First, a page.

In a recent study completed by EIQ Research, 43% of retailers indicated that they “lacked visibility into supply chain inventory.” As retailers look to compensate for the rising cost of goods – a true and accurate perpetual inventory becomes more important.
One of the most common concerns I hear about implementing a cost saving tool – such as computer-assisted ordering at the store level – is the high-touch requirement for managing inventory. While some intriguing options are being developed utilizing robots, cameras and RFID to optimize the process for managing inventory, most retailers throw extra labor at the problem, without getting much in return. By following inventory best practices, retailers can reduce the overall labor required and can re-allocate team members to higher value tasks and delivering improved customer service.
Data garbage in – inventory garbage out
The path to success in inventory management starts before product hits the back door of the store. One of the highest causes of inventory distortion occurs during item set up, for example, when items have a pack size change, seasonal or bonus packages. In fact, 32% of retailers surveyed by EIQ Research cited a lack of clean data inputs as a challenge to their current supply chain environments.
Retailers must ensure that all changes or additions to the product catalog trigger a link/relationship to the correct items. This critical step ensures that when the product is received at the store back door, it is accurately processed and reported correctly, providing a true picture of inventory across the business. Product relationships should be audited on a regular cadence, which acts as a backstop, ensuring that stores are not overladen with excess work.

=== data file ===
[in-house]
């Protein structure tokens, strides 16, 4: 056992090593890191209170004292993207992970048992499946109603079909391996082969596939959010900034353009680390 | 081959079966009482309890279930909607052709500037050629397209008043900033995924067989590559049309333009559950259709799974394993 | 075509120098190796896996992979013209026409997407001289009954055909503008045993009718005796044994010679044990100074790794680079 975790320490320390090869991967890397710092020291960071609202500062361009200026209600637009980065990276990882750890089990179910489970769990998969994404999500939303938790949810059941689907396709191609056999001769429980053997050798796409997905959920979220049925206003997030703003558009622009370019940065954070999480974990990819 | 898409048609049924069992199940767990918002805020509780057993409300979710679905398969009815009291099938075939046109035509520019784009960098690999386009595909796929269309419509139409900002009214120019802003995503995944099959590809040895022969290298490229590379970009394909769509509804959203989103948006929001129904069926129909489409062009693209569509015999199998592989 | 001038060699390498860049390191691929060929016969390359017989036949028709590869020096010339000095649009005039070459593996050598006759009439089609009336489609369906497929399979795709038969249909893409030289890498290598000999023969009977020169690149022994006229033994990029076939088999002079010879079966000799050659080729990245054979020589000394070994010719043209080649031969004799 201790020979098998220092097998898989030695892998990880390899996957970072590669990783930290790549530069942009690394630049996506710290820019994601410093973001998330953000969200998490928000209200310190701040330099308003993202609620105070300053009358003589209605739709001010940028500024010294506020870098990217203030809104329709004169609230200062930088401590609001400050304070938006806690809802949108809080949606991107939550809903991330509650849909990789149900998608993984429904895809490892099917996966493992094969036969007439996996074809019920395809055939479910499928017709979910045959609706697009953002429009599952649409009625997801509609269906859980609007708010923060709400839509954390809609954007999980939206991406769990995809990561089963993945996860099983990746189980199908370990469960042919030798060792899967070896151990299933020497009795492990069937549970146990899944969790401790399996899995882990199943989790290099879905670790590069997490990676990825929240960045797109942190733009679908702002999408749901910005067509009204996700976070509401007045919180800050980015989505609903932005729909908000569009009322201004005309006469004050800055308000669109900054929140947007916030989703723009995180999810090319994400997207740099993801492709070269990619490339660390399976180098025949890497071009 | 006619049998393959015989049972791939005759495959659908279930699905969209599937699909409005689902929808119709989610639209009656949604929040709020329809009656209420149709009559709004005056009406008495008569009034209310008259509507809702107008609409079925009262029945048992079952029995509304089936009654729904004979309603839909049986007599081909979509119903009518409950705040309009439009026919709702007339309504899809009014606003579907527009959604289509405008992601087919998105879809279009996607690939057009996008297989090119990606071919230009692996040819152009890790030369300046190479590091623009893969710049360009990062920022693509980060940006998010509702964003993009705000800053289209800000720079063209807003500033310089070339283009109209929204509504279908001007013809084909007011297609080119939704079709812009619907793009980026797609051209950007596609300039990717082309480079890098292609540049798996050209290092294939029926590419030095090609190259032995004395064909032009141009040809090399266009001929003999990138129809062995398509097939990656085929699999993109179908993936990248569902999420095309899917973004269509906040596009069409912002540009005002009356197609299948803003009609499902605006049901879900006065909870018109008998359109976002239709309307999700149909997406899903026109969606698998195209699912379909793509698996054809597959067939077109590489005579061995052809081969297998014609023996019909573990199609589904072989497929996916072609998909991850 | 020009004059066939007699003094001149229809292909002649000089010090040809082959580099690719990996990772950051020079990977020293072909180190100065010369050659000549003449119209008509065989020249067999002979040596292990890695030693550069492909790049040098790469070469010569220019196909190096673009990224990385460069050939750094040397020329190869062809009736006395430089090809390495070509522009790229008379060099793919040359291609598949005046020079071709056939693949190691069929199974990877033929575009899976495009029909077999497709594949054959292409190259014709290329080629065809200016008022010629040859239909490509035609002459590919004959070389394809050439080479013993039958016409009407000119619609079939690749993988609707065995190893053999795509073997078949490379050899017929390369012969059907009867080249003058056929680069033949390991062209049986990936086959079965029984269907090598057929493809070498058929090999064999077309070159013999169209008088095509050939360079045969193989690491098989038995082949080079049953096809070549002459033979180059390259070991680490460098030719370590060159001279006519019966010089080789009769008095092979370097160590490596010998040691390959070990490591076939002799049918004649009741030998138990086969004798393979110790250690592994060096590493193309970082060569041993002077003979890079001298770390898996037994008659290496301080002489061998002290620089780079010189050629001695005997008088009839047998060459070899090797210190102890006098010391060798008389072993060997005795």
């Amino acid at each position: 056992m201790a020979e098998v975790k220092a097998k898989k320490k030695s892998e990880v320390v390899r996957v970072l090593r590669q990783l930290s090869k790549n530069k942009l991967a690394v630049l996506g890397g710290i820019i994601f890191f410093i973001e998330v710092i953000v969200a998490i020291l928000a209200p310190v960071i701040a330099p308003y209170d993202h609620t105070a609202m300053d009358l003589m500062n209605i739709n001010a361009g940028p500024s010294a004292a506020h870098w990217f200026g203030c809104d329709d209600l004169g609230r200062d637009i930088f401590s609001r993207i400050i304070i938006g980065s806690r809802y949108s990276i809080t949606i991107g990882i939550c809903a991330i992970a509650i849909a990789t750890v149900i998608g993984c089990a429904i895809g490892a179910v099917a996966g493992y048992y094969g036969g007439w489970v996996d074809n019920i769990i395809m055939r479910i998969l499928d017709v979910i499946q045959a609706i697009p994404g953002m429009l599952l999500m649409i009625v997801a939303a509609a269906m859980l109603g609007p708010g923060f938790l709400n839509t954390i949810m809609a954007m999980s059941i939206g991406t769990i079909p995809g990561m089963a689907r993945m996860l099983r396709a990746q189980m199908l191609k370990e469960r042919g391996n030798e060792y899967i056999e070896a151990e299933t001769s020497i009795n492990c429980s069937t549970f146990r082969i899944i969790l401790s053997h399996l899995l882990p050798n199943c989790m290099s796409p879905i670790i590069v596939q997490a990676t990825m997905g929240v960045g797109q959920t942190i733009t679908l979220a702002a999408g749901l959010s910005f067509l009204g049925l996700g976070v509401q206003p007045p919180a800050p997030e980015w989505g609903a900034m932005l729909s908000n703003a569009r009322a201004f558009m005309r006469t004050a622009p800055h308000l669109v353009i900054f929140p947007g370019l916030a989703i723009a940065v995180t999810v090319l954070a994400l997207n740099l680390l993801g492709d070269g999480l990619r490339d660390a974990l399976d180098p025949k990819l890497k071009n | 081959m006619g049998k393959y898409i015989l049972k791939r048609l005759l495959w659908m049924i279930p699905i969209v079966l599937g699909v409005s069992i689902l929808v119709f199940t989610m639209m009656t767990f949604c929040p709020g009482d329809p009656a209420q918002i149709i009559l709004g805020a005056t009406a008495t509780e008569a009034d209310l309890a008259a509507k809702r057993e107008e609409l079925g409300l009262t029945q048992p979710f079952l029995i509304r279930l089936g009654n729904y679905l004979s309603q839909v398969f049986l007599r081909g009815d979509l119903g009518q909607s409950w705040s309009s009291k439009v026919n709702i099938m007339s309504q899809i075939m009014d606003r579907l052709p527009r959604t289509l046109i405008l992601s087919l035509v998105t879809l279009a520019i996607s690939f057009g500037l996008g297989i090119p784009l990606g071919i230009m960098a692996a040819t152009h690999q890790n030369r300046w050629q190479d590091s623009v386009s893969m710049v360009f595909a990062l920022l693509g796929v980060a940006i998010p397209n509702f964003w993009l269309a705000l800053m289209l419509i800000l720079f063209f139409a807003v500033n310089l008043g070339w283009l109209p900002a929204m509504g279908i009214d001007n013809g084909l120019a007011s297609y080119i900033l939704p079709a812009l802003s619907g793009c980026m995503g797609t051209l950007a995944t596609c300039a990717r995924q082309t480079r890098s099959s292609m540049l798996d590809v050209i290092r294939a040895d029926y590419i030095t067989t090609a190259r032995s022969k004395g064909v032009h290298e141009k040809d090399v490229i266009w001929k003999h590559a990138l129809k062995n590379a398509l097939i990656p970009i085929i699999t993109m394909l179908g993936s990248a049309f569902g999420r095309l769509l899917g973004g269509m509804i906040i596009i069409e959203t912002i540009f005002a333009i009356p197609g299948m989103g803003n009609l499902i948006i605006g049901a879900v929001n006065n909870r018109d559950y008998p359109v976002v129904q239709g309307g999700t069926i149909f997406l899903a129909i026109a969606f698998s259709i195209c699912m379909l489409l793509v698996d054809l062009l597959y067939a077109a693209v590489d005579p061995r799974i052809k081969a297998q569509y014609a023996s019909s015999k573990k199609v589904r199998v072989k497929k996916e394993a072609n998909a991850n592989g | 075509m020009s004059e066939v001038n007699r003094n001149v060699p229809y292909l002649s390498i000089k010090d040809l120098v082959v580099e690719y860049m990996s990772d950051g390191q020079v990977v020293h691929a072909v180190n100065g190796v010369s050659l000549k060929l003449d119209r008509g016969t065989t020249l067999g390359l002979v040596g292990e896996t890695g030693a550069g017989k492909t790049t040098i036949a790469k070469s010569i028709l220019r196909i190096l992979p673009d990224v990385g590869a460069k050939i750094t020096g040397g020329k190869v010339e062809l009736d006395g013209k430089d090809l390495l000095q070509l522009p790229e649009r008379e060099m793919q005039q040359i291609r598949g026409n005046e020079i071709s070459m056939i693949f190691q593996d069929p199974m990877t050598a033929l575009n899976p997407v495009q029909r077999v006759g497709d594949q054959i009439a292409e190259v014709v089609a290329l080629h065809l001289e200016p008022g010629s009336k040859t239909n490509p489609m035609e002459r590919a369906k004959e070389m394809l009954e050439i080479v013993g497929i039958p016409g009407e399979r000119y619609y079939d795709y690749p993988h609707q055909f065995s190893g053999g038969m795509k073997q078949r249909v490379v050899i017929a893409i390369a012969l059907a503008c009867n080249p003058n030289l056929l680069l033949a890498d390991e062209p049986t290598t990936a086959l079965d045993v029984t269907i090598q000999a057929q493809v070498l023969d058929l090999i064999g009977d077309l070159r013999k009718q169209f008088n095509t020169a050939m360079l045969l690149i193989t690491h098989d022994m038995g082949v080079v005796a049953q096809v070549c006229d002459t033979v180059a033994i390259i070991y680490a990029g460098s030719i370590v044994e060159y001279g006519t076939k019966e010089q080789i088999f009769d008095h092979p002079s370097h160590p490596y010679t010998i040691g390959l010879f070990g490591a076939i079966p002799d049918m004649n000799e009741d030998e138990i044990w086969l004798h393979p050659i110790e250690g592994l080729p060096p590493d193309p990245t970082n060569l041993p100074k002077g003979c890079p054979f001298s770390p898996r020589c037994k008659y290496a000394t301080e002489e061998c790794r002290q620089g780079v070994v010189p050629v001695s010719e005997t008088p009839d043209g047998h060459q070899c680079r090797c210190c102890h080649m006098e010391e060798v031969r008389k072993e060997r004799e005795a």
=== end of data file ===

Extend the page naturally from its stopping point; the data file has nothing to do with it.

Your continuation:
Additionally, retailers should remove the point-of-sale quantity key, which is the enemy of perpetual inventory. While it can add some effort on the front end, requiring cashiers to scan each item provides not only correct inventory, but gives category managers the visibility into which flavors or styles are selling best
Validating vendor receipts for direct store delivery
EIQ Research also reported that 58% of retailers identified the rising cost of goods sold as a key business challenge. Following best practices, while receiving product can help ensure each store is getting the products they ordered at the correct cost. While each vendor should be evaluated based on its individual performance, they can be put into 2 basic categories: trusted or non-trusted.
- For trusted vendors, especially large ones, retailers may explore doing an auto-receipt. This is a scenario where a vendor can provide an Advance Ship Notice (ASN) with line-item details, regarding the quantity of each item to be received. The receipt can be automatically processed and the items inventory updated.
- For non-trusted vendors, a retailer should either audit the ASN provided or do a complete receipt – scanning and capture the details for each item on the receipt.
With errors caught at the back door of the store, focus on other inventory practices is alleviated significantly. Further, a retailer should institute a policy where damaged or out-of-date products are scanned out at the end of each shift contributing to the maintenance of an accurate perpetual inventory.
Making counts count
Even the best-operating retailers need to audit their inventory via stock counts. A retailer’s focus should be on optimizing the counting procedure to squeeze as much productivity out of each employee. One of the best methods for manually counting is the ‘ones, tons and nones’ count – where a user counts an item’s inventory when they find an out-of-stock condition, a single unit on the shelf, and if there are excessive amounts of inventory on the shelf. This count is great at identifying errors in inventory by manually focusing on key exceptions.
In addition to the manual exceptions caught by the ‘ones, tons and nones’ count, utilizing exception-based counting is a critical way to optimize the counting process. Exception-based counting tools provide retailers with a recommended count list, driving store users to items that have inventory abnormalities like a negative balance on hand or when sales deviate significantly from normal patterns.
By following best practices when it comes to data maintenance, retailers can adopt a perpetual inventory approach, and in doing so, move from quarterly to bi-annual audit counts, reducing the cost outlay required by the accounting department, as well as improving on-shelf availability for the customer in both digital physical channels.